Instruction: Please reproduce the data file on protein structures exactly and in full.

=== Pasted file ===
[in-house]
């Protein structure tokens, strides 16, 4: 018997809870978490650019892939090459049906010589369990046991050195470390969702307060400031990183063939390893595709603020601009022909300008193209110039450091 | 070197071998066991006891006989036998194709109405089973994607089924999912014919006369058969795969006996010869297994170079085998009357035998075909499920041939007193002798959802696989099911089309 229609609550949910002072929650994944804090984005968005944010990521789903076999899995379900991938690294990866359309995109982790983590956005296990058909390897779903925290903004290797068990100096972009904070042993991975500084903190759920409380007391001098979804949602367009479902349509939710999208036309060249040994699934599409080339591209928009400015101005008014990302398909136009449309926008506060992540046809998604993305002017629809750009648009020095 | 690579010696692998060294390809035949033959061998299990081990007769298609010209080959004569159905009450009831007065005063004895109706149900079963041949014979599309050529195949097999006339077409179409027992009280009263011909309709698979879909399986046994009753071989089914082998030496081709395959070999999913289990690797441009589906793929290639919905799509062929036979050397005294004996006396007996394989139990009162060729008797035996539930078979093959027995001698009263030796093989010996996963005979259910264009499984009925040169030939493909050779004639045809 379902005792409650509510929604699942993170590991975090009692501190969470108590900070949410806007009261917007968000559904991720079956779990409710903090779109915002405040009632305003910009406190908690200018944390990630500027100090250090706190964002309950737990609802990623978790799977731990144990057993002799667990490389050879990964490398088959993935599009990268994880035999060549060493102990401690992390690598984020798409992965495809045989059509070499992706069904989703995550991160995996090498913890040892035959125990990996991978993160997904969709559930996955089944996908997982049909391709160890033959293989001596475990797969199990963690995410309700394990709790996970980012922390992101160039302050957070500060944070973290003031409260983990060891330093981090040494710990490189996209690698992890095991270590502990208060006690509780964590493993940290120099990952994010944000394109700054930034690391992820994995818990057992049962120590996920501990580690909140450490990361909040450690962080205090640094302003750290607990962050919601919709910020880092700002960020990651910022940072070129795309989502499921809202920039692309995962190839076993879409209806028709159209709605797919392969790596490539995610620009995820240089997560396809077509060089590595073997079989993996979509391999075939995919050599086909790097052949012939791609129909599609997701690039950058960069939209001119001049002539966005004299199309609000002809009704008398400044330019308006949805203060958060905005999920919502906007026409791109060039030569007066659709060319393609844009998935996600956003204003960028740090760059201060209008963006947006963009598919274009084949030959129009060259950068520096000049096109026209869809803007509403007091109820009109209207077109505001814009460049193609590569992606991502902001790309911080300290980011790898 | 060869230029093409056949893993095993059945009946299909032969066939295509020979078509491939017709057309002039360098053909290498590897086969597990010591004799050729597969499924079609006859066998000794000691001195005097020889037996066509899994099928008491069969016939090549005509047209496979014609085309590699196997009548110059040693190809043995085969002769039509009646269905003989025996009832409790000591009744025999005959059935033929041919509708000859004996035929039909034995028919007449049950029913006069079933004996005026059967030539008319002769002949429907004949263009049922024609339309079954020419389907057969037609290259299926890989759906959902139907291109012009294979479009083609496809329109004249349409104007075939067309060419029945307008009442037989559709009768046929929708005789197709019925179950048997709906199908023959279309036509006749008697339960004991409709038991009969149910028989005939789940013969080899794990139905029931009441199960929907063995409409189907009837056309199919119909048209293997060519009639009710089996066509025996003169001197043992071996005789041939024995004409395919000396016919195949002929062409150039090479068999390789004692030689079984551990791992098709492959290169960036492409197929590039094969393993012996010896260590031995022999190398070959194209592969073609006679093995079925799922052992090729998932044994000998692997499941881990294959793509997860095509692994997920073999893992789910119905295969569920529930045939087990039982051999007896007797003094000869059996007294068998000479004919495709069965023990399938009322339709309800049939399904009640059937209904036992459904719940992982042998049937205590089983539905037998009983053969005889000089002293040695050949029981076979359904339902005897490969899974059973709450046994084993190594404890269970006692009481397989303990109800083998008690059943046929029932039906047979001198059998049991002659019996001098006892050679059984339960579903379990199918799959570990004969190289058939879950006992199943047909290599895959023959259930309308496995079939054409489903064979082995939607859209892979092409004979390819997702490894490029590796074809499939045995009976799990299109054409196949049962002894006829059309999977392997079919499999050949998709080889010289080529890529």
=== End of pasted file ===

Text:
[in-house]
């Protein structure tokens, strides 16, 4: 018997809870978490650019892939090459049906010589369990046991050195470390969702307060400031990183063939390893595709603020601009022909300008193209110039450091 | 070197071998066991006891006989036998194709109405089973994607089924999912014919006369058969795969006996010869297994170079085998009357035998075909499920041939007193002798959802696989099911089309 229609609550949910002072929650994944804090984005968005944010990521789903076999899995379900991938690294990866359309995109982790983590956005296990058909390897779903925290903004290797068990100096972009904070042993991975500084903190759920409380007391001098979804949602367009479902349509939710999208036309060249040994699934599409080339591209928009400015101005008014990302398909136009449309926008506060992540046809998604993305002017629809750009648009020095 | 690579010696692998060294390809035949033959061998299990081990007769298609010209080959004569159905009450009831007065005063004895109706149900079963041949014979599309050529195949097999006339077409179409027992009280009263011909309709698979879909399986046994009753071989089914082998030496081709395959070999999913289990690797441009589906793929290639919905799509062929036979050397005294004996006396007996394989139990009162060729008797035996539930078979093959027995001698009263030796093989010996996963005979259910264009499984009925040169030939493909050779004639045809 379902005792409650509510929604699942993170590991975090009692501190969470108590900070949410806007009261917007968000559904991720079956779990409710903090779109915002405040009632305003910009406190908690200018944390990630500027100090250090706190964002309950737990609802990623978790799977731990144990057993002799667990490389050879990964490398088959993935599009990268994880035999060549060493102990401690992390690598984020798409992965495809045989059509070499992706069904989703995550991160995996090498913890040892035959125990990996991978993160997904969709559930996955089944996908997982049909391709160890033959293989001596475990797969199990963690995410309700394990709790996970980012922390992101160039302050957070500060944070973290003031409260983990060891330093981090040494710990490189996209690698992890095991270590502990208060006690509780964590493993940290120099990952994010944000394109700054930034690391992820994995818990057992049962120590996920501990580690909140450490990361909040450690962080205090640094302003750290607990962050919601919709910020880092700002960020990651910022940072070129795309989502499921809202920039692309995962190839076993879409209806028709159209709605797919392969790596490539995610620009995820240089997560396809077509060089590595073997079989993996979509391999075939995919050599086909790097052949012939791609129909599609997701690039950058960069939209001119001049002539966005004299199309609000002809009704008398400044330019308006949805203060958060905005999920919502906007026409791109060039030569007066659709060319393609844009998935996600956003204003960028740090760059201060209008963006947006963009598919274009084949030959129009060259950068520096000049096109026209869809803007509403007091109820009109209207077109505001814009460049193609590569992606991502902001790309911080300290980011790898 | 060869230029093409056949893993095993059945009946299909032969066939295509020979078509491939017709057309002039360098053909290498590897086969597990010591004799050729597969499924079609006859066998000794000691001195005097020889037996066509899994099928008491069969016939090549005509047209496979014609085309590699196997009548110059040693190809043995085969002769039509009646269905003989025996009832409790000591009744025999005959059935033929041919509708000859004996035929039909034995028919007449049950029913006069079933004996005026059967030539008319002769002949429907004949263009049922024609339309079954020419389907057969037609290259299926890989759906959902139907291109012009294979479009083609496809329109004249349409104007075939067309060419029945307008009442037989559709009768046929929708005789197709019925179950048997709906199908023959279309036509006749008697339960004991409709038991009969149910028989005939789940013969080899794990139905029931009441199960929907063995409409189907009837056309199919119909048209293997060519009639009710089996066509025996003169001197043992071996005789041939024995004409395919000396016919195949002929062409150039090479068999390789004692030689079984551990791992098709492959290169960036492409197929590039094969393993012996010896260590031995022999190398070959194209592969073609006679093995079925799922052992090729998932044994000998692997499941881990294959793509997860095509692994997920073999893992789910119905295969569920529930045939087990039982051999007896007797003094000869059996007294068998000479004919495709069965023990399938009322339709309800049939399904009640059937209904036992459904719940992982042998049937205590089983539905037998009983053969005889000089002293040695050949029981076979359904339902005897490969899974059973709450046994084993190594404890269970006692009481397989303990109800083998008690059943046929029932039906047979001198059998049991002659019996001098006892050679059984339960579903379990199918799959570990004969190289058939879950006992199943047909290599895959023959259930309308496995079939054409489903064979082995939607859209892979092409004979390819997702490894490029590796074809499939045995009976799990299109054409196949049962002894006829059309999977392997079919499999050949998709080889010289080529890529």